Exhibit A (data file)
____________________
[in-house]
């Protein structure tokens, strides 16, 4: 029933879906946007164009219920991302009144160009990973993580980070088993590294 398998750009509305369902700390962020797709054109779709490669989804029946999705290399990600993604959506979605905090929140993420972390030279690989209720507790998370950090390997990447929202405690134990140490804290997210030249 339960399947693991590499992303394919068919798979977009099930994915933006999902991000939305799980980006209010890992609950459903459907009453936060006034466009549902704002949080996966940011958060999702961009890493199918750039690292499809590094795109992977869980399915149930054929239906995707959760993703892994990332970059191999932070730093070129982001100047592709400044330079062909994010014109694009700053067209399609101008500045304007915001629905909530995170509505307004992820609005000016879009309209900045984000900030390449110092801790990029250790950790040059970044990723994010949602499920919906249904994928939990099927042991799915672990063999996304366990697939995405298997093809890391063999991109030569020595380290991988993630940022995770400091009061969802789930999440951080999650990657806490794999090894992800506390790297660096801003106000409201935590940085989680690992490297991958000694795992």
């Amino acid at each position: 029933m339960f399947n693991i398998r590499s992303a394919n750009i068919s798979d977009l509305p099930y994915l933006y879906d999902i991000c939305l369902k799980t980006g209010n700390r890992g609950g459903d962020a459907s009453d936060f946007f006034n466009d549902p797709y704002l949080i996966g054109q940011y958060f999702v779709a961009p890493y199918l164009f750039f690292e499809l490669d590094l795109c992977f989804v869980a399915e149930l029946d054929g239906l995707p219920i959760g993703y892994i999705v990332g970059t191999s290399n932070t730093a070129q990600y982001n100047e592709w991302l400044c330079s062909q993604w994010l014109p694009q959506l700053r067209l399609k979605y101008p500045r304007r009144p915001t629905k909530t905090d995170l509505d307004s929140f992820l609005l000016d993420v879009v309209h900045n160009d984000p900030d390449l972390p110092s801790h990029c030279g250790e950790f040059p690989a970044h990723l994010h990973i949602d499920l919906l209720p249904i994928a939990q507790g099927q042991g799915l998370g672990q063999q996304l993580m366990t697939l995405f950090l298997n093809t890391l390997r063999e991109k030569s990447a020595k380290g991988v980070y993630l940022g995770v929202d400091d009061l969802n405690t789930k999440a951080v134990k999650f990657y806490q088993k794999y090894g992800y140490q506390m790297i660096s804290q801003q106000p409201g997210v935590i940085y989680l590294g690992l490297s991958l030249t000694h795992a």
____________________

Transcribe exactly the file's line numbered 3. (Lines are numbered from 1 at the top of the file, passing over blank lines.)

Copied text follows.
């Amino acid at each position: 029933m339960f399947n693991i398998r590499s992303a394919n750009i068919s798979d977009l509305p099930y994915l933006y879906d999902i991000c939305l369902k799980t980006g209010n700390r890992g609950g459903d962020a459907s009453d936060f946007f006034n466009d549902p797709y704002l949080i996966g054109q940011y958060f999702v779709a961009p890493y199918l164009f750039f690292e499809l490669d590094l795109c992977f989804v869980a399915e149930l029946d054929g239906l995707p219920i959760g993703y892994i999705v990332g970059t191999s290399n932070t730093a070129q990600y982001n100047e592709w991302l400044c330079s062909q993604w994010l014109p694009q959506l700053r067209l399609k979605y101008p500045r304007r009144p915001t629905k909530t905090d995170l509505d307004s929140f992820l609005l000016d993420v879009v309209h900045n160009d984000p900030d390449l972390p110092s801790h990029c030279g250790e950790f040059p690989a970044h990723l994010h990973i949602d499920l919906l209720p249904i994928a939990q507790g099927q042991g799915l998370g672990q063999q996304l993580m366990t697939l995405f950090l298997n093809t890391l390997r063999e991109k030569s990447a020595k380290g991988v980070y993630l940022g995770v929202d400091d009061l969802n405690t789930k999440a951080v134990k999650f990657y806490q088993k794999y090894g992800y140490q506390m790297i660096s804290q801003q106000p409201g997210v935590i940085y989680l590294g690992l490297s991958l030249t000694h795992a």